Eighty three of 252 World Heritage sites severely affected by climate change warns ICUN report

Climate change is increasingly damaging the UN’s most cherished heritage sites, a leading conservation agency warned Wednesday, reporting that Australia’s Great Barrier Reef and dozens of other natural wonders are facing severe threats.

Climate change that has lead to shrinking glaciers, increasing fires, floods and droughts and the bleaching of coral reefs are among the troubles facing 83 of the 252 World Heritage Sites listed by UNESCO, the UN’s cultural agency.

The report says the Great Barrier Reef, where ocean warming, acidification and extreme weather have added to the coral decline and shrinking marine species populations, were one of four sites in Australia under “very high” threat. Image credit: Wikipedia

Sixteen World Heritage sites have deteriorated since the last World Heritage Outlook was released three years ago, while only eight improved, said the International Union for Conservation of Nature, made up of governments and civil society groups and advises UNESCO on natural threats to those sites.

“Natural World Heritage sites are amongst the world’s most precious places, and we owe it to future generations to protect them,” IUCN Director-General Bruno Oberle said. “Climate change is wreaking (havoc) on natural World Heritage, from shrinking glaciers to coral bleaching to increasingly frequent and severe fires and droughts.”

The report says the Great Barrier Reef, where ocean warming, acidification and extreme weather have added to the coral decline and shrinking marine species populations, were one of four sites in Australia under “very high” threat.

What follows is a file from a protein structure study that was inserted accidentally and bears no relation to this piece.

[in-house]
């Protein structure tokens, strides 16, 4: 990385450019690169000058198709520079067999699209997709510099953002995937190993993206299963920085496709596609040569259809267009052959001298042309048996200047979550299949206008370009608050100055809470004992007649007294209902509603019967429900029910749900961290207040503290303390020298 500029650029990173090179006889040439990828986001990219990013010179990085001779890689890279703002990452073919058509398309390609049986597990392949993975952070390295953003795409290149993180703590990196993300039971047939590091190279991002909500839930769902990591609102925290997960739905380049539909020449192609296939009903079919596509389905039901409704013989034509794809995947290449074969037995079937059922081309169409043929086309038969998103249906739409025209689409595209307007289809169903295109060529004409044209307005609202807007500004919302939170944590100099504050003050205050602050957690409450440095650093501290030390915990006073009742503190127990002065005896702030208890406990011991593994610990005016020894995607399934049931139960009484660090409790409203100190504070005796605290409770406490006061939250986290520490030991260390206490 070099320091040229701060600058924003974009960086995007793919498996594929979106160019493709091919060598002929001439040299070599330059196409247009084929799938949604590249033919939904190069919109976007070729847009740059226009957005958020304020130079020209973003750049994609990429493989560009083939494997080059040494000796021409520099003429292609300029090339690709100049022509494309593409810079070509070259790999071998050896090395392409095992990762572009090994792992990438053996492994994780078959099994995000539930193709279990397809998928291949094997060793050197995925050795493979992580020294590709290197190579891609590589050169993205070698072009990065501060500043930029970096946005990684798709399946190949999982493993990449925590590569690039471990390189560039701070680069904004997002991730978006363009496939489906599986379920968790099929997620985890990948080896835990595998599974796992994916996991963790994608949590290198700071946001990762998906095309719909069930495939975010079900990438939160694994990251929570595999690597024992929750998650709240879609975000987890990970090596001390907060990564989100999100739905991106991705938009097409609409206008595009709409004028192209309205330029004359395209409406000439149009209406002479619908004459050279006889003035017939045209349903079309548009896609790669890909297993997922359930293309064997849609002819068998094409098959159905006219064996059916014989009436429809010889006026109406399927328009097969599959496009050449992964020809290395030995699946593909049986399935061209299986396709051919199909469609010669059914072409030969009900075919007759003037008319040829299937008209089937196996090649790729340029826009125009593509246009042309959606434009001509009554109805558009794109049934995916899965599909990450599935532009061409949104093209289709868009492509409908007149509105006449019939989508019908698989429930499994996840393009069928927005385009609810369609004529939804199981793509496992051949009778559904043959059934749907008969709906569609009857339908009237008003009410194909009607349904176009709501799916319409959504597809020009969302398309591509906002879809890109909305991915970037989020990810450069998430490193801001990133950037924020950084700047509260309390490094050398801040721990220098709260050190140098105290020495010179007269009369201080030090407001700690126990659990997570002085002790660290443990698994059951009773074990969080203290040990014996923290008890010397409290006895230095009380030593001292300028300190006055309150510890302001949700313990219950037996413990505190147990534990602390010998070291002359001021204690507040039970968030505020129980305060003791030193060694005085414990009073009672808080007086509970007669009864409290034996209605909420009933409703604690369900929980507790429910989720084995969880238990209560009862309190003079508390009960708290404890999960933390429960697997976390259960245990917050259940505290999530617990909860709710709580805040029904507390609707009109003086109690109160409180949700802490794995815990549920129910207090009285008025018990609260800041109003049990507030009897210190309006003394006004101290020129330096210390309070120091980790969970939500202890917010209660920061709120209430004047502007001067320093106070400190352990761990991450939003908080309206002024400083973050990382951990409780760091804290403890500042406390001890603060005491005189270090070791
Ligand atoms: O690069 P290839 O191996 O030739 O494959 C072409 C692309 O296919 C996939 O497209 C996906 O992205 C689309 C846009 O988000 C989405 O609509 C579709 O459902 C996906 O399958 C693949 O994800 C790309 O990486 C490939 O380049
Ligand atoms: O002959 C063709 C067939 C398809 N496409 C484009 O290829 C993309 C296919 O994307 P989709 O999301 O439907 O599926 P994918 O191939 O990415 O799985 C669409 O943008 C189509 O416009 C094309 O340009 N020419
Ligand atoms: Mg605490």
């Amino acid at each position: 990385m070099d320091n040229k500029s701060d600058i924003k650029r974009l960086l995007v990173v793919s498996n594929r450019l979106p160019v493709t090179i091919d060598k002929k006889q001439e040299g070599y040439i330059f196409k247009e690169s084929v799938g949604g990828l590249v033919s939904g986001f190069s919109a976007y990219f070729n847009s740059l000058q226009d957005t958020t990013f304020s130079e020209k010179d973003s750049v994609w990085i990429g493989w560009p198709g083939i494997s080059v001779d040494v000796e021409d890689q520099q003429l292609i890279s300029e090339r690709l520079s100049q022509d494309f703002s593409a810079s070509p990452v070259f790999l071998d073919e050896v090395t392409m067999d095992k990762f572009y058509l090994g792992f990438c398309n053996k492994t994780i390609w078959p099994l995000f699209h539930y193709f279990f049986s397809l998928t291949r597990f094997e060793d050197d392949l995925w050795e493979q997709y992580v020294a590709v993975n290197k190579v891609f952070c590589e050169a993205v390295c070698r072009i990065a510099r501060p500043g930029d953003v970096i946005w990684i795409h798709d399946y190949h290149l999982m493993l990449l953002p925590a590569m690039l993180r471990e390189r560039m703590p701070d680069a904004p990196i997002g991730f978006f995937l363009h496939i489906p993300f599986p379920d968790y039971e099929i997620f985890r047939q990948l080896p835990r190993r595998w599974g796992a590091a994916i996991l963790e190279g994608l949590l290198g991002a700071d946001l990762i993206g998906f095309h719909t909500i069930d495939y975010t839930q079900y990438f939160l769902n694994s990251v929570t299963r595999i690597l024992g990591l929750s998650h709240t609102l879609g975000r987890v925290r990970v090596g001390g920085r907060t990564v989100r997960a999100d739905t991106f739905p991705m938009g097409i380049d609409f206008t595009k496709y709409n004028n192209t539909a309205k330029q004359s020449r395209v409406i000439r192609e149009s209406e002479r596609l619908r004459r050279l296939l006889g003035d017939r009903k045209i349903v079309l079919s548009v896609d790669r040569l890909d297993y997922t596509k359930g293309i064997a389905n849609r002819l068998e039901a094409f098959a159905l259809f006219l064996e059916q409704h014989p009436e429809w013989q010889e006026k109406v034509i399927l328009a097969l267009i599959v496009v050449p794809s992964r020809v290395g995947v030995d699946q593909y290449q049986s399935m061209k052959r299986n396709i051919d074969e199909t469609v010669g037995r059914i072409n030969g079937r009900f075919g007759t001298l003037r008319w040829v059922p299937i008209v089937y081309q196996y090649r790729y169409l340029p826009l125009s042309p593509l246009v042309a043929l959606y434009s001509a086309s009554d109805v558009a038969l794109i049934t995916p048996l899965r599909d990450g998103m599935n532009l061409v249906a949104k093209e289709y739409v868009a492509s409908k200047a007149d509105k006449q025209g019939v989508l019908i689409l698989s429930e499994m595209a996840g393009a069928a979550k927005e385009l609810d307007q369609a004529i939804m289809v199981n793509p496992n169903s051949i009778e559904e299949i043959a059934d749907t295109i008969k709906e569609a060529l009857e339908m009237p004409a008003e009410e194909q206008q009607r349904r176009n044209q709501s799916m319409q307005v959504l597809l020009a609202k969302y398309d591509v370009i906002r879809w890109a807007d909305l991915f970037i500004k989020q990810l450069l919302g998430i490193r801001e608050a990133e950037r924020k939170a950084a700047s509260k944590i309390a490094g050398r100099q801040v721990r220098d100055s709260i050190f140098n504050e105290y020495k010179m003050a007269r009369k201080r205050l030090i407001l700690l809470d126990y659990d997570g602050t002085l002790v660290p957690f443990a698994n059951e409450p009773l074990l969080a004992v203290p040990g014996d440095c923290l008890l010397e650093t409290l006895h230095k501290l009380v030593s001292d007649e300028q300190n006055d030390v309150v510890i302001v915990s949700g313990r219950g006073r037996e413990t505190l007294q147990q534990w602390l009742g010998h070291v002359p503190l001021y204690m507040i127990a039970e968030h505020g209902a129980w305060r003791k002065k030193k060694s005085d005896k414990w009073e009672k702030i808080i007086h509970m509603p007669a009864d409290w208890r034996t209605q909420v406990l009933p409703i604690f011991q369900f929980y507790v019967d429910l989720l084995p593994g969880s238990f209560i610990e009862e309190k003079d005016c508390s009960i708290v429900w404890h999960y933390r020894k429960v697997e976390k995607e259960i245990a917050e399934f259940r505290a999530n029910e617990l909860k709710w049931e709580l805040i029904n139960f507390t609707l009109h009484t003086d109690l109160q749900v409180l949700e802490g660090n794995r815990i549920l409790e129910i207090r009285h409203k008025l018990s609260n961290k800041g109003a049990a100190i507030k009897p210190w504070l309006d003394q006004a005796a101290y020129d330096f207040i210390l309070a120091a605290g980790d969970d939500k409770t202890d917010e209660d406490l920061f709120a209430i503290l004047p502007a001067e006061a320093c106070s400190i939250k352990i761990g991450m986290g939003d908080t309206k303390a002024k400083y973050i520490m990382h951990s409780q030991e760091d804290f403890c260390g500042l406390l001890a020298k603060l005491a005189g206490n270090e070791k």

The islands of protected areas in the Gulf of California in Mexico have also entered the “critical” category in the listing. Spain’s Garajonay National Park, Olympic National Park in the United States, and Mexico’s Monarch Butterfly Biosphere Reserve are among those under “very high” threat, the new report said.

It said while 63 percent of the heritage sites are classified as “good” or “good with some concerns,” 30 percent are of “significant concern” and sever percent are in “critical” shape.

In a difference from the previous two IUCN reports, climate change has eclipsed “invasive alien species” — such as when foreign rodents, fish or plants are transplanted, accidentally or not, to new environments — as the most potent threat against such sites.

Human activities like tourism, hunting and fishing, and livestock grazing have also had an impact.



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